The rapid growth of the unique NFT token sphere has attracted the attention of a huge number of scammers. The victim of the latter was Shepard Fairey, the artist who once created the poster for the campaign of former US President Barack Obama called “Hope.”
The day before, he said that some anonymous sold his work as an NFT and makes money on it. Faire tweeted that an unverified account with the nickname @obeygiantart is auctioning one of his works on the Rarible marketplace. At the same time, the signature of the real Fairey account on Twitter is @obeygiant, which means that the scammers are specifically trying to inspire the trust of users. Let’s talk about the situation in more detail.
NFT tokens are one of the key trends in the spring of 2021, which are based on a combination of the advantages of blockchain and art objects. A niche feature is the assignment to a specific object – be it a song by a famous artist or a painting by an artist – a unique token in a blockchain that cannot be changed. At the same time, the chain itself is transparent, which means that anyone can study its contents and make sure that a certain person owns an object.
What is especially important: the uniqueness of tokens is easy to verify, so it is impossible to purchase non-original work.
However, as practice shows, it is quite possible to steal someone else’s work and sell it in the form of a unique NFT token. However, in this case, the money for the sale will go not to the artist, but to the thief, who decided to appropriate someone else’s labor.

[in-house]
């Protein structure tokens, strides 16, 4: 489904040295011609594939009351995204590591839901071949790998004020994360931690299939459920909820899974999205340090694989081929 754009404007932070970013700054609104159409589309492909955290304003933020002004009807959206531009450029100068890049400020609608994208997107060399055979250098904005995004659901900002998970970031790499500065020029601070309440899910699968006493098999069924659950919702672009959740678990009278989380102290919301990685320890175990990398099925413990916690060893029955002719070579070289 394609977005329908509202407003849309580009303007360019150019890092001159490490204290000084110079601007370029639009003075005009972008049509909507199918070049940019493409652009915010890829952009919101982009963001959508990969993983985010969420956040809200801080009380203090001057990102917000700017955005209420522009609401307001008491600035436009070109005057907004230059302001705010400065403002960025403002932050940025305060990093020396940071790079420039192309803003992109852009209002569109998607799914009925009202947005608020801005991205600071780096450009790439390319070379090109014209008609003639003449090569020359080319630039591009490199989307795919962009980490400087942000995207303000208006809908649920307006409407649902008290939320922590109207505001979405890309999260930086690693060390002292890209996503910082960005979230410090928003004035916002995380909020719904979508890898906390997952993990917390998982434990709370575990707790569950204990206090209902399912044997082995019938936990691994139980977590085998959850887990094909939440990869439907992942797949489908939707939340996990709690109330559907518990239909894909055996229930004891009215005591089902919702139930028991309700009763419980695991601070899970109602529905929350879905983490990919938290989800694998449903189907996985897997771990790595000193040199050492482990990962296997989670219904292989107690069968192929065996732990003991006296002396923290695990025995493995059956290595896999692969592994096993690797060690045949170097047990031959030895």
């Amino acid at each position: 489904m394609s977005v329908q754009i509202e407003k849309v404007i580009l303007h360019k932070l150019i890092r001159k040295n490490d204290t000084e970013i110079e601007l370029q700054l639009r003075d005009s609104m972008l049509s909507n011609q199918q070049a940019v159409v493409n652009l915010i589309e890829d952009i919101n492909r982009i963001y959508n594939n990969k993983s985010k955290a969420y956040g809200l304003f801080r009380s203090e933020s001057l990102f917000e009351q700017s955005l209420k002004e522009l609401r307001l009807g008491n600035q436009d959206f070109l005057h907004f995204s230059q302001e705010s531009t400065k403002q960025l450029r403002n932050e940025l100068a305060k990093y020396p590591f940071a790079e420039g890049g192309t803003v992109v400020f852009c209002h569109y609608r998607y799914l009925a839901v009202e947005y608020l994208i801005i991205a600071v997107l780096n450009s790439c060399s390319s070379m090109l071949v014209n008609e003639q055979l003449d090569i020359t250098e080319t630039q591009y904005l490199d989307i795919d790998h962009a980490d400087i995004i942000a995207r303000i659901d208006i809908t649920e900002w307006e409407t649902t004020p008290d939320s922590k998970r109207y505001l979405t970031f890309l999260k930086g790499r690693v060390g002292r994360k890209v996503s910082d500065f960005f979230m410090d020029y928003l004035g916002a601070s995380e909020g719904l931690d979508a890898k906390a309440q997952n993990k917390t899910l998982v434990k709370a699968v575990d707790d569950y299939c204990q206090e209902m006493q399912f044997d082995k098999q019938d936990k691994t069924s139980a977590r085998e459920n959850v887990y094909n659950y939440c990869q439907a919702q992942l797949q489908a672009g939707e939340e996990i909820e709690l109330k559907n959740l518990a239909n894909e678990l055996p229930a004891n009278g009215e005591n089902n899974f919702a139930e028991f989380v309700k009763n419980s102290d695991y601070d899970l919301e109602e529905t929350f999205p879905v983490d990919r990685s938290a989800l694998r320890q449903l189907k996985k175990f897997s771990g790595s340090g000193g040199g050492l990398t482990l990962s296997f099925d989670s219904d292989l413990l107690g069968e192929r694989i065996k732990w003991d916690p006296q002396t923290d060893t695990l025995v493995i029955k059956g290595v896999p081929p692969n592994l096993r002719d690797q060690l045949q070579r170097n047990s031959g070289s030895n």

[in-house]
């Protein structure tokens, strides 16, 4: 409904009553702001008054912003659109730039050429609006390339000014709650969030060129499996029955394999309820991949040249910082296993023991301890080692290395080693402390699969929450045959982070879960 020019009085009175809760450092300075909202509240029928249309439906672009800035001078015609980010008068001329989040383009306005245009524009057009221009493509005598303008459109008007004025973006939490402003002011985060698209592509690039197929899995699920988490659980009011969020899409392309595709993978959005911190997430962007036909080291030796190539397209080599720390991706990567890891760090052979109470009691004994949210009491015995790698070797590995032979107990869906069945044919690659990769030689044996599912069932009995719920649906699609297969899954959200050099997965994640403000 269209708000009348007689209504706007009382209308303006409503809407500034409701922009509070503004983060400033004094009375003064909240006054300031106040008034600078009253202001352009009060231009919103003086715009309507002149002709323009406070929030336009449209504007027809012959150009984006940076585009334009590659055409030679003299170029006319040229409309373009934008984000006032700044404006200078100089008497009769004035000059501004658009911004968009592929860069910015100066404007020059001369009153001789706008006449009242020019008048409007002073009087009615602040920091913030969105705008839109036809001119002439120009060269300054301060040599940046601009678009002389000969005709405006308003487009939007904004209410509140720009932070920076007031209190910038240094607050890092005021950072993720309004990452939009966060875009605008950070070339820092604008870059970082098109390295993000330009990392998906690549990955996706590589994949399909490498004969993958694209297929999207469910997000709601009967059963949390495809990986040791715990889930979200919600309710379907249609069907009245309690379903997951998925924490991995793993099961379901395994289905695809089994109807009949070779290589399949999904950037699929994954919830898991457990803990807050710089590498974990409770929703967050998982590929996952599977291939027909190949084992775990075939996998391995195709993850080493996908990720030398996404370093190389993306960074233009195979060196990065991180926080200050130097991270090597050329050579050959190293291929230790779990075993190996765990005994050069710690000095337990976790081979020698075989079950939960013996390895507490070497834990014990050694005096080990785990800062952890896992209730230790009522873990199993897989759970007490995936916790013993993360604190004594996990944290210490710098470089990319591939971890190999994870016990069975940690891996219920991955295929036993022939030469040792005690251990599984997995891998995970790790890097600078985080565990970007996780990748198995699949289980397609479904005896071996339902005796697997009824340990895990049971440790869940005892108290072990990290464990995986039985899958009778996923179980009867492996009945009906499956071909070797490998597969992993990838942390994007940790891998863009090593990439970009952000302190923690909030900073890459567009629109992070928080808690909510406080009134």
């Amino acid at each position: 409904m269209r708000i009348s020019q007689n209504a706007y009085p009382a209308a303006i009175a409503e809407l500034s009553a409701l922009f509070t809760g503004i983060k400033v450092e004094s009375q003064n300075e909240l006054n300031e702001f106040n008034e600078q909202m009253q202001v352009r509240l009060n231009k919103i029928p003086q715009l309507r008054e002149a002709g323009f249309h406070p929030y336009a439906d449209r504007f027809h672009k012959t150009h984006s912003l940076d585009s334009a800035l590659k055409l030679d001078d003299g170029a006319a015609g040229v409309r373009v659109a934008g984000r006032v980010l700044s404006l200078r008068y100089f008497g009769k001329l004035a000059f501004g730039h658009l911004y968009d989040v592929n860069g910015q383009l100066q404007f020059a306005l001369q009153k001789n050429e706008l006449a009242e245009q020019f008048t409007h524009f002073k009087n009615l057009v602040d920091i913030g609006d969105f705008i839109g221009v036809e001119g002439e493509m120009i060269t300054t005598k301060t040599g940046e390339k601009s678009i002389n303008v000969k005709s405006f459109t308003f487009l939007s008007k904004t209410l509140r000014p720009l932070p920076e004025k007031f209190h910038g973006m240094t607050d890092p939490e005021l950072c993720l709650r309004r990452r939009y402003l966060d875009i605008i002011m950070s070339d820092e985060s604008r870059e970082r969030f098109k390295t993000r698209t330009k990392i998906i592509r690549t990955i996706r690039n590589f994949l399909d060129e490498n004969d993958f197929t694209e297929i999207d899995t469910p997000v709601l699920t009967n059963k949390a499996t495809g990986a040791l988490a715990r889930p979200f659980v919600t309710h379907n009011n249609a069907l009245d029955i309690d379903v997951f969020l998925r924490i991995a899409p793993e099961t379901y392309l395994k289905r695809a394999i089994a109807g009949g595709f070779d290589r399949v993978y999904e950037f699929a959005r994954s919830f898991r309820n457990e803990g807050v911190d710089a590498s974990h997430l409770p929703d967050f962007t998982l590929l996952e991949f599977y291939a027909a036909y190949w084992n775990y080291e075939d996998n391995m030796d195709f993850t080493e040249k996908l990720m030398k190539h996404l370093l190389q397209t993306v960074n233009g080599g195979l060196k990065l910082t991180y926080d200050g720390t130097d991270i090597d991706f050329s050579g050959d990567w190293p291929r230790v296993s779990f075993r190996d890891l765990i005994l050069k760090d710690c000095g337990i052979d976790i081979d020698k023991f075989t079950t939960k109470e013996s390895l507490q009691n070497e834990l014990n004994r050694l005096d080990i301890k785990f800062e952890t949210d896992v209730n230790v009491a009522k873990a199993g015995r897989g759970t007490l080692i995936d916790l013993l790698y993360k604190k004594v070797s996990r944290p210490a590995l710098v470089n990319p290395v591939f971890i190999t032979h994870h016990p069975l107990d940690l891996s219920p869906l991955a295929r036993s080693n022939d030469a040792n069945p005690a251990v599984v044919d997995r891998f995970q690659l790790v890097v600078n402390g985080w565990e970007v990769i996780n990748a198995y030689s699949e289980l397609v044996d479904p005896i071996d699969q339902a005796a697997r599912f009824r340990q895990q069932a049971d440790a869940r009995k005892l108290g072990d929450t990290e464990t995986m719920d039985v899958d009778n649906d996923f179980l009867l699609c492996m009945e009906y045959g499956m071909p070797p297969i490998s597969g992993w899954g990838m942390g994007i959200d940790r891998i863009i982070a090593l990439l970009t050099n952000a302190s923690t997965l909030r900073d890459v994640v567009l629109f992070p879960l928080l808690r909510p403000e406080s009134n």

Cons of NFT tokens
This deception story is as old as the internet itself: after all, spoofing accounts have been a problem on Twitter and Facebook since the very beginning of social platforms. That is why blue-check systems were pioneered by the developers of such trading platforms. Their essence lies in the difference between real accounts and fake ones.
The Faerie Impostor was certainly inspired by an actual NFT artist that was released last month, Decrypt reports. Recall that against the backdrop of the hype, the Rarible platform has become one of the many NFT trading platforms that have gained immense popularity.
Rarible has its own verification system, so buying a fake NFT is, rather, a problem for the buyer himself. But confusion over digital product selling points to deeper issues surrounding the NFT craze and digital ownership. What really makes an NFT genuine? Is there something of value if you can just take a screenshot of the job? And how are legal copyright issues dealt with here?
Cheating “any member of the Rarible community” by impersonating another person is expressly prohibited by the site’s terms of service. The highest bid for a fake artist NFT is now just over $ 100. However, it is unclear if a potential buyer known as MarcoVHNFT knows that he is not acquiring the actual work.
We checked the actual data: the number of interactions with NFT tokens is near the all-time high. Moreover, most of them fall on the NBA Top Shot platform.
And although there are fewer and fewer mentions of NFT tokens in the media lately, the hype around the topic of non-fungible tokens has not yet faded away. Proof of this was the recent sale of work from former NSA employee Edward Snowden. Its NFT was acquired for the equivalent of $ 5.4 million, and the reason for the purchase was the similarity of the views of the author and the buyer.
We believe that this situation will not in any way affect the reputation of NFT tokens, which are specifically designed to fight counterfeiting. In this case, the blame for what happened lies with the employees of the trading platform, because it was they who did not verify the identity of the seller who was selling other people’s work. Obviously, in the future, this issue will be approached more carefully, so over time, such scenarios will become a thing of the past.